“I thought it was a great meeting,” says Matt Stiles. “All of the presenters did a great job conveying useful information to us that we will be able to use throughout the growing season.” He is also grateful to everyone that helped put it together. So a huge thank you, as always to Dr. Cesar Rodriguez-Saona for yet another fantastic program! Cesar does a ton of work on this every year in addition to his research, and we’re all grateful for the opportunity.

“This was a great learning experience,” says newer Pine Island team member Justin Ross. “There’s a lot of good stuff going on and a lot of energy in the industry.”

ACGA Summer Field Day 2017

Last week several Pine Island Cranberry team members attended the annual American Cranberry Growers Association (ACGA) summer field day at the Rutgers extension center. While several topics are similar to those discussed at the winter meeting, the field day is a chance to go out and explore the researchers’ valuable work first hand.

Dr. Cesar Rodriguez-Saona once again put together an excellent and informative program, starting with the very first summer field talk for weed specialist Thierry Besançon. In addition to a “show and tell” session with Stephen Lee, we also bid a fond farewell to Ray Samulis, our Burlco Agricultural Agent, whose talk on farm safety has long been a mainstay of our meetings! We’ll miss you, Ray, and we promise: we’ll keep our initials off your list.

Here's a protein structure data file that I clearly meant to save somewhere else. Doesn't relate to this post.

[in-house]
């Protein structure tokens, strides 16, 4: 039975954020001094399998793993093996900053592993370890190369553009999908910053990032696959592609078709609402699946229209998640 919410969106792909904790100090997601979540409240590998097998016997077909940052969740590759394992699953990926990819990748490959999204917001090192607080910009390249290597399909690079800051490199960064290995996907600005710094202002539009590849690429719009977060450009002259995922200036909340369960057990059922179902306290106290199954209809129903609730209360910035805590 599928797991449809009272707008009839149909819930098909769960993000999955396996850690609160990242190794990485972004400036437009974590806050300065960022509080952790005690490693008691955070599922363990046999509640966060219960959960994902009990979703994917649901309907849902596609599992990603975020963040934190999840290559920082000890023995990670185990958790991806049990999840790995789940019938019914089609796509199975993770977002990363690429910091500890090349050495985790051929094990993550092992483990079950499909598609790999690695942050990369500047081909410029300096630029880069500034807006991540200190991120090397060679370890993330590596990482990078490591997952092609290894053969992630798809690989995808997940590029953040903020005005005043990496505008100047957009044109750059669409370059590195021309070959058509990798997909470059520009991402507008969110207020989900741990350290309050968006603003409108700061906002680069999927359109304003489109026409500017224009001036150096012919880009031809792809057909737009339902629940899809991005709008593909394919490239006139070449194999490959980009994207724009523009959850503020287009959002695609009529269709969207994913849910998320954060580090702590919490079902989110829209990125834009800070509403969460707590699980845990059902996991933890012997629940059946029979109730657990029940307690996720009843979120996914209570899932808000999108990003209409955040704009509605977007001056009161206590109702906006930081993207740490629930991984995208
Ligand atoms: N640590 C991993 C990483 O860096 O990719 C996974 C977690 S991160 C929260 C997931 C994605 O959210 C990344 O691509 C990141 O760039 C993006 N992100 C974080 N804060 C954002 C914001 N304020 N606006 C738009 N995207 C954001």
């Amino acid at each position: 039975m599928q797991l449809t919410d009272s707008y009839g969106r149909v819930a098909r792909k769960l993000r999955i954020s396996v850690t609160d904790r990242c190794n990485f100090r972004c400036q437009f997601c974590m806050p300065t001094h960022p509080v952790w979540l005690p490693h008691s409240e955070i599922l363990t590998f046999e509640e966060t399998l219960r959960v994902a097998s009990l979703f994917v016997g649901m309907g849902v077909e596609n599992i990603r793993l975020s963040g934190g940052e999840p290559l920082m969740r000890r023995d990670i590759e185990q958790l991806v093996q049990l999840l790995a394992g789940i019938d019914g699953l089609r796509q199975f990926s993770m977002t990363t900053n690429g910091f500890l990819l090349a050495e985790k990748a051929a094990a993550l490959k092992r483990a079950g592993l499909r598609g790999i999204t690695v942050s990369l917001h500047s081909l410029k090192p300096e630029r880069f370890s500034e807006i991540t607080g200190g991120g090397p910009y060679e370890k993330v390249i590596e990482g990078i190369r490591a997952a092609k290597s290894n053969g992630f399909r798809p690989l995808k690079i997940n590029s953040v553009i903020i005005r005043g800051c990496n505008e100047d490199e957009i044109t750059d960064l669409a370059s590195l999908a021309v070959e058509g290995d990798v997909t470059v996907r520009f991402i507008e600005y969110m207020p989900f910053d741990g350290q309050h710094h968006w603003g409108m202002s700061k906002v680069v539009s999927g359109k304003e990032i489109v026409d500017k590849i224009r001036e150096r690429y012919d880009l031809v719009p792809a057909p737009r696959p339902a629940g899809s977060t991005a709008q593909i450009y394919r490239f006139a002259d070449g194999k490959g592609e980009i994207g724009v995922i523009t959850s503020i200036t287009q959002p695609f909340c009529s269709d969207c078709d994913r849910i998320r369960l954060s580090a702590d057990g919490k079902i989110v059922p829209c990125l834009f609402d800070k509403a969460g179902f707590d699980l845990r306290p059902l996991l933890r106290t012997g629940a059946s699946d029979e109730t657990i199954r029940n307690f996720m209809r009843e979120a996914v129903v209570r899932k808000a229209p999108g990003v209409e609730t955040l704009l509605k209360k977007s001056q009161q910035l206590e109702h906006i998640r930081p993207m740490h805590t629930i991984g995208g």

The most important part, however, is always the chance to sit down and catch up with fellow cranberry growers. “During the busy growing season, you seldom have the chance to talk to them about what they’re doing: how they see the crop, what new things they’re trying. It’s a great chance for growers to exchange ideas,” says Pine Island CEO Bill Haines. And our friends and neighbors feel much the same way!

ACGA President Shawn Cutts:

The meeting this year was excellent. All of the speakers provided valuable information and insight. It was great to hear updates on all the important ongoing research at the Marucci Center. The presentation on Root Growth in Cranberries by Dr. Amaya Atucha was a highlight that presented new and interesting information to NJ growers on how and when cranberry roots grow.

Joe Darlington, J.J. White:

I thought this meeting was a very good one; the weather even cooperated pretty well. All of the researchers presented interesting and useful info. This was the first time I heard Nick [Vorsa, Director at the Marucci Blueberry and Cranberry Research and Extension Center] say 1,000 barrels per acre in a public setting. Now we just need to put that together with real rot resistance. It is good to see that Thierry is on the ground and running with his research.

Bill Cutts, Cutts Brothers:

I thought the weather was great and the talks all had some nuggets of interest and progress in solving some of our problems; I found the talk about roots by the researcher from Wisconsin particularly interesting. I also encourage everyone to bring a chair or stool next year. It was great to sit comfortably while listening to the talks!

Jeff LaFleur, Mayflower Cranberries:

It is always great to visit with so many friends and colleagues at the ACGA meeting. It is especially valuable for me as a relatively new grower to see the latest in varietal development and pest management. With the increased emphasis on fruit quality I always learn something new from Peter Oudemans that I can use on my farm back in Massachusetts.

Finally, all of us at the ACGA as well as Pine Island Cranberry wish a speedy recovery to Tommy Budd! We missed you on Friday, sir, and look forward to seeing you again soon.

ACGA Winter Meeting 2017